‘White Pony’ certainly reflects that sense of adventure in sound. From the slick grooves meets woozy atmospherics of ‘Digital Bath’ to the pummelling rage of ‘Elite’, the glitchy tenderness and intimacy of ‘Teenager’ and anthemic primal scream therapy of ‘Knife Prty’, it’s an album bombastic in its dynamics and consistent in containing its own nightmarish little dream world.

“We were young and full of life; the record mirrors that” – Deftones’ Chino Moreno

Moreno had the cosmic horror movie lyrics to match the filmic sound. “New, cool meat / She pops the trunk, and she removes me,” he sings on ‘Feiticeira. On ‘Change (In the House Flies)’ he croons: “I took you home, set you on the glass, I pulled off your wings, then I laughed”. The spirit of the album is probably best represented by ‘Passenger’, a duet with Tool’s Maynard James Keenan that sees the pair howl over an operatic epic about a car ride about to spin out of control: “Mirrors sideways, Who cares what’s behind? / Just like always. Still your passenger.”

“We were recording in Sausalito, and [Keenan’s other band] A Perfect Circle were playing nearby,” recalls Moreno. “I remember because we got pulled over by the cops because I was speeding on the freeway on the way there. The next day, he came by the studio. We had just finished ‘Change’, and it wasn’t until we were near the end of the record that I still hadn’t had any ideas for ‘Passenger’. We just sat there and wrote it line-by-line. It was fun to collaborate with someone of his calibre. For me, as a singer, to trade lines with someone with a voice like his was super-special.”

For an indication of the album’s weirdness, look no further than the fact that Maynard plays bowls on it. “Next door to us was another tiny room where Foo Fighters were trying out new guitarists,” remembers drummer Abe Cunningham. “There was a line of like a hundred people trying out for Foo Fighters, and we’re next door when Maynard rolls up with these Tibetan glass bowls going ‘Woooo… woooo…’. It was great.”

The album was released to universal critical acclaim – but the bafflement of some fans – on June 20, 2000. Either way, the band became known as ‘the heavy metal Radiohead’. Maybe that was just because snobs didn’t consider hard rock to be all that ‘clever’, but here was a heavy band wearing long Dickies board shorts, with tube socks pulled up to their knees, who had created a complete mood-piece from start to finish.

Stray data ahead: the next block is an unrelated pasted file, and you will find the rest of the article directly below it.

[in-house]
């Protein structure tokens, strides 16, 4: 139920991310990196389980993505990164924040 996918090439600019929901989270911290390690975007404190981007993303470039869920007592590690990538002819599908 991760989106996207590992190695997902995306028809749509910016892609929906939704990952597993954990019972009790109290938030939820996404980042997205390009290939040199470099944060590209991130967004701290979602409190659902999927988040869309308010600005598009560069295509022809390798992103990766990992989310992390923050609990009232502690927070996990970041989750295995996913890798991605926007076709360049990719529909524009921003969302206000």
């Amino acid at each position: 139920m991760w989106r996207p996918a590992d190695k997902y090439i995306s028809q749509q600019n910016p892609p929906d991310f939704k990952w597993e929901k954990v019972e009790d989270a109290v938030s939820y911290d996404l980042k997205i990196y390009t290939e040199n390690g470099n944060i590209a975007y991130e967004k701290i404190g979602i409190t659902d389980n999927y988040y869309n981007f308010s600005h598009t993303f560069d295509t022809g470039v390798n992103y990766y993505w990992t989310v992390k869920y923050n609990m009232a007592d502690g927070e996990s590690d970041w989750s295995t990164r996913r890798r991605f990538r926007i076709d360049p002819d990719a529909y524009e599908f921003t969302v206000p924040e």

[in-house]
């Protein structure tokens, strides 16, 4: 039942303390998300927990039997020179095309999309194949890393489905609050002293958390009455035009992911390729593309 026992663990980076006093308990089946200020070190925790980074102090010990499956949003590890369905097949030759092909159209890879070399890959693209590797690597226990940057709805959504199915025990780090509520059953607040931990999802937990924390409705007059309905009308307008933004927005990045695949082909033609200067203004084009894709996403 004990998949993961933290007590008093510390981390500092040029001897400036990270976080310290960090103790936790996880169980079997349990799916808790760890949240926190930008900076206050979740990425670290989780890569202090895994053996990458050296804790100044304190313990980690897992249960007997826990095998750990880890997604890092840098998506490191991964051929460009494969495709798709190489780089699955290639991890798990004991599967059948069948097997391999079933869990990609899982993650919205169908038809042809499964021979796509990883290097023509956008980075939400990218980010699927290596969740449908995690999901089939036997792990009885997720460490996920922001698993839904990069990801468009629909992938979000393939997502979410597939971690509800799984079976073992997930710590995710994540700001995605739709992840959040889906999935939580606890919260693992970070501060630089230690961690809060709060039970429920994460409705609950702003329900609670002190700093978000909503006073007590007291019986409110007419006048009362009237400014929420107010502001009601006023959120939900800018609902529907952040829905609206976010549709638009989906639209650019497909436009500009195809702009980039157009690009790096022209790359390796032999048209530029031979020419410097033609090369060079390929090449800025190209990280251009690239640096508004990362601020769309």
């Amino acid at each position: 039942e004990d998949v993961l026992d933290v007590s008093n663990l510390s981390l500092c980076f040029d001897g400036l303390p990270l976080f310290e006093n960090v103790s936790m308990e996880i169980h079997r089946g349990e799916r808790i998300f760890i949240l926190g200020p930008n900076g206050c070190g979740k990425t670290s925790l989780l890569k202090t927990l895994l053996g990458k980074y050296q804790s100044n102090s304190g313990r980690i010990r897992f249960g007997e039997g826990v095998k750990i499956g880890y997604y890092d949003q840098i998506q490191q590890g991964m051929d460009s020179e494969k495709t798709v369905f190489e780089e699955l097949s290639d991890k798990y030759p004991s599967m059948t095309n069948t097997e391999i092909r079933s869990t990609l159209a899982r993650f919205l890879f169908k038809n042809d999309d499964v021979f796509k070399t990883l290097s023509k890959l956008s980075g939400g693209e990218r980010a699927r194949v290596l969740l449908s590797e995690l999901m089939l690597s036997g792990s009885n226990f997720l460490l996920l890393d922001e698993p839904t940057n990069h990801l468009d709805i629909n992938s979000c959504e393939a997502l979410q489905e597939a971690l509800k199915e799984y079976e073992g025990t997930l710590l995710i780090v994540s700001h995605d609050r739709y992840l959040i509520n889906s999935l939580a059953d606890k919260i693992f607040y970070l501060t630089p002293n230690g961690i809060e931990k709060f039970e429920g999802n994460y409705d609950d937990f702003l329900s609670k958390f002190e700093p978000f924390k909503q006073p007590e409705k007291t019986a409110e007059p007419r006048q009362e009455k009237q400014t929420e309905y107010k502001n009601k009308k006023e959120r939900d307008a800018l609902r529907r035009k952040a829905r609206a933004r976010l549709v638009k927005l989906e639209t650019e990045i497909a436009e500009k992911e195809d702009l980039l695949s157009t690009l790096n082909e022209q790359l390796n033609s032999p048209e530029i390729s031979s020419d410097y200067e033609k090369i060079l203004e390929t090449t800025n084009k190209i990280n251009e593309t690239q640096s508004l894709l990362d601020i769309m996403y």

Well, for one year at least. In 2001, the band’s record label Maverick re-released ‘White Pony’ with the single ‘Back To School’ lazily tacked onto the start. “Look back I sift through all the cliques – roaming’ the halls all year, making me sick,” spat Moreno on the band’s radio-friendly, rap-heavy anthem for high school losers.

The band protested and spoke out about the revised track list, but if you go on Spotify today, this is the version of the album you’ll find. Moreno later called ‘Back To School’ “a calculated song, that had been built up with only one aim in mind: It should be a single”. He also admitted “I liked the sequence [of the album] we had when we first turned it in. When this version came out, a little part inside all of us felt like, ‘Fuck! We just totally compromised,’ and I know that a lot of our fans felt bad about it too.”

Still, the track’s mass appeal of led many down the rabbit hole to discover the truth about ‘White Pony’ – such as Lauren Mayberry, then a young mosher finding herself.

CHVRCHES backstage at Reading 2019. Credit: Andy Ford/NME

“I remember being at someone’s house and seeing the video for ‘Back To School’ on TV,” she tells NME. “At the time, everyone I knew was listening to Blink-182, Green Day, Bouncing Souls or Britney Spears – but most of the nu-metal stuff that was around didn’t really appeal to me as it felt very forcibly macho. I don’t think I could articulate it in those terms at the time – more that it just felt inaccessible when I was trying to listen to it and trying to be ‘down’, and I couldn’t figure out why.”

As well their genre-defying approach, Mayberry also fell for Moreno’s twisted way with words. While Moreno describes them as “not personal” but “just a vibe”, his vivid poeticism certainly leaves a mark.

Says Mayberry: “I like that he really paints with his words and there is often a duality in what he’s saying or how he’s saying it. He can talk about love with imagery that is really grotesque, or say something very sweet in an environment that sounds really aggressive. I think the fly in the ointment is the thing that makes you think twice.